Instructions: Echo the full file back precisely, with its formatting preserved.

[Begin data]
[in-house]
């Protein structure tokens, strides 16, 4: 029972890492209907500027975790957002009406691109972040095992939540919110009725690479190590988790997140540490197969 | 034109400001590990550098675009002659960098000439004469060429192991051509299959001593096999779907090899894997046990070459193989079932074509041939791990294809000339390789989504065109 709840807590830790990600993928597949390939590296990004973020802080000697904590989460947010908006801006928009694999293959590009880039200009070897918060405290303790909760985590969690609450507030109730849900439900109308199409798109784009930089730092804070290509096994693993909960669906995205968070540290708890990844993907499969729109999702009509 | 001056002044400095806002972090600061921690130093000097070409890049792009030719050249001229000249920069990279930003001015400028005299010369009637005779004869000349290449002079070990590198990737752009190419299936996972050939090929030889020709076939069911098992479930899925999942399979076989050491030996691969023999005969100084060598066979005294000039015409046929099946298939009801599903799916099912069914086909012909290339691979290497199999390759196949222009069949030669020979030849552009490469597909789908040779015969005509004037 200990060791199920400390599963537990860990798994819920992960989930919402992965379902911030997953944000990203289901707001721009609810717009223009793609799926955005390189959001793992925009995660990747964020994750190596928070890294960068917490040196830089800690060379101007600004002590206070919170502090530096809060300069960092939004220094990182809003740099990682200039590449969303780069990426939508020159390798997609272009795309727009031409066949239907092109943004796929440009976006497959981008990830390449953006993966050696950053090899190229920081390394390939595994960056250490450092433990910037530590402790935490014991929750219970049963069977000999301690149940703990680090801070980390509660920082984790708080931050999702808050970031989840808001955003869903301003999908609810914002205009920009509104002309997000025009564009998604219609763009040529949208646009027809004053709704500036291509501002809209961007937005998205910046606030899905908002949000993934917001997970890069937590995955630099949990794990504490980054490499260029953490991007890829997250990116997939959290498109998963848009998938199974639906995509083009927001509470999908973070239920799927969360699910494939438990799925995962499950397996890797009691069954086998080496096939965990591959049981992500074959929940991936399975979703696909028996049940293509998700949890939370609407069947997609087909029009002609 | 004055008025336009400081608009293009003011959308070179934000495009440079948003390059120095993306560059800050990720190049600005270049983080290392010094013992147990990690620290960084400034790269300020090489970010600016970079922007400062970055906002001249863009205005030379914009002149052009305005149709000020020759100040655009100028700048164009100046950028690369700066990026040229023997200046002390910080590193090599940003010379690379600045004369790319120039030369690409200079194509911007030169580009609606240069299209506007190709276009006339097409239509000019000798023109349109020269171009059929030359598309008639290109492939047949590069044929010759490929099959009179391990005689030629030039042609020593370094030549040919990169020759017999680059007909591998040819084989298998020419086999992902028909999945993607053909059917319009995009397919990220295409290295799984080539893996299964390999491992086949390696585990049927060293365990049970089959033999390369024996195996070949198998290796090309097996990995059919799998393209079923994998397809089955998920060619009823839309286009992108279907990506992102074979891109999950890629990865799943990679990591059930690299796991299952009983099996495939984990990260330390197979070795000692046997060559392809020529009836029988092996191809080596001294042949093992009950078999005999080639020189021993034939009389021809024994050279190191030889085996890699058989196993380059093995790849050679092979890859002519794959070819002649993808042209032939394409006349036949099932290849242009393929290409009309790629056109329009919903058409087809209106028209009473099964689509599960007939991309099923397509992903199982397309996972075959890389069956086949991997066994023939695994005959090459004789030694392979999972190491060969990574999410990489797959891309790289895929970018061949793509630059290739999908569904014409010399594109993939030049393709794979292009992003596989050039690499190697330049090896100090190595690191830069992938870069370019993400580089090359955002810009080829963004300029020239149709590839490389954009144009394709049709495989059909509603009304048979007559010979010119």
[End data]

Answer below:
[in-house]
């Protein structure tokens, strides 16, 4: 029972890492209907500027975790957002009406691109972040095992939540919110009725690479190590988790997140540490197969 | 034109400001590990550098675009002659960098000439004469060429192991051509299959001593096999779907090899894997046990070459193989079932074509041939791990294809000339390789989504065109 709840807590830790990600993928597949390939590296990004973020802080000697904590989460947010908006801006928009694999293959590009880039200009070897918060405290303790909760985590969690609450507030109730849900439900109308199409798109784009930089730092804070290509096994693993909960669906995205968070540290708890990844993907499969729109999702009509 | 001056002044400095806002972090600061921690130093000097070409890049792009030719050249001229000249920069990279930003001015400028005299010369009637005779004869000349290449002079070990590198990737752009190419299936996972050939090929030889020709076939069911098992479930899925999942399979076989050491030996691969023999005969100084060598066979005294000039015409046929099946298939009801599903799916099912069914086909012909290339691979290497199999390759196949222009069949030669020979030849552009490469597909789908040779015969005509004037 200990060791199920400390599963537990860990798994819920992960989930919402992965379902911030997953944000990203289901707001721009609810717009223009793609799926955005390189959001793992925009995660990747964020994750190596928070890294960068917490040196830089800690060379101007600004002590206070919170502090530096809060300069960092939004220094990182809003740099990682200039590449969303780069990426939508020159390798997609272009795309727009031409066949239907092109943004796929440009976006497959981008990830390449953006993966050696950053090899190229920081390394390939595994960056250490450092433990910037530590402790935490014991929750219970049963069977000999301690149940703990680090801070980390509660920082984790708080931050999702808050970031989840808001955003869903301003999908609810914002205009920009509104002309997000025009564009998604219609763009040529949208646009027809004053709704500036291509501002809209961007937005998205910046606030899905908002949000993934917001997970890069937590995955630099949990794990504490980054490499260029953490991007890829997250990116997939959290498109998963848009998938199974639906995509083009927001509470999908973070239920799927969360699910494939438990799925995962499950397996890797009691069954086998080496096939965990591959049981992500074959929940991936399975979703696909028996049940293509998700949890939370609407069947997609087909029009002609 | 004055008025336009400081608009293009003011959308070179934000495009440079948003390059120095993306560059800050990720190049600005270049983080290392010094013992147990990690620290960084400034790269300020090489970010600016970079922007400062970055906002001249863009205005030379914009002149052009305005149709000020020759100040655009100028700048164009100046950028690369700066990026040229023997200046002390910080590193090599940003010379690379600045004369790319120039030369690409200079194509911007030169580009609606240069299209506007190709276009006339097409239509000019000798023109349109020269171009059929030359598309008639290109492939047949590069044929010759490929099959009179391990005689030629030039042609020593370094030549040919990169020759017999680059007909591998040819084989298998020419086999992902028909999945993607053909059917319009995009397919990220295409290295799984080539893996299964390999491992086949390696585990049927060293365990049970089959033999390369024996195996070949198998290796090309097996990995059919799998393209079923994998397809089955998920060619009823839309286009992108279907990506992102074979891109999950890629990865799943990679990591059930690299796991299952009983099996495939984990990260330390197979070795000692046997060559392809020529009836029988092996191809080596001294042949093992009950078999005999080639020189021993034939009389021809024994050279190191030889085996890699058989196993380059093995790849050679092979890859002519794959070819002649993808042209032939394409006349036949099932290849242009393929290409009309790629056109329009919903058409087809209106028209009473099964689509599960007939991309099923397509992903199982397309996972075959890389069956086949991997066994023939695994005959090459004789030694392979999972190491060969990574999410990489797959891309790289895929970018061949793509630059290739999908569904014409010399594109993939030049393709794979292009992003596989050039690499190697330049090896100090190595690191830069992938870069370019993400580089090359955002810009080829963004300029020239149709590839490389954009144009394709049709495989059909509603009304048979007559010979010119």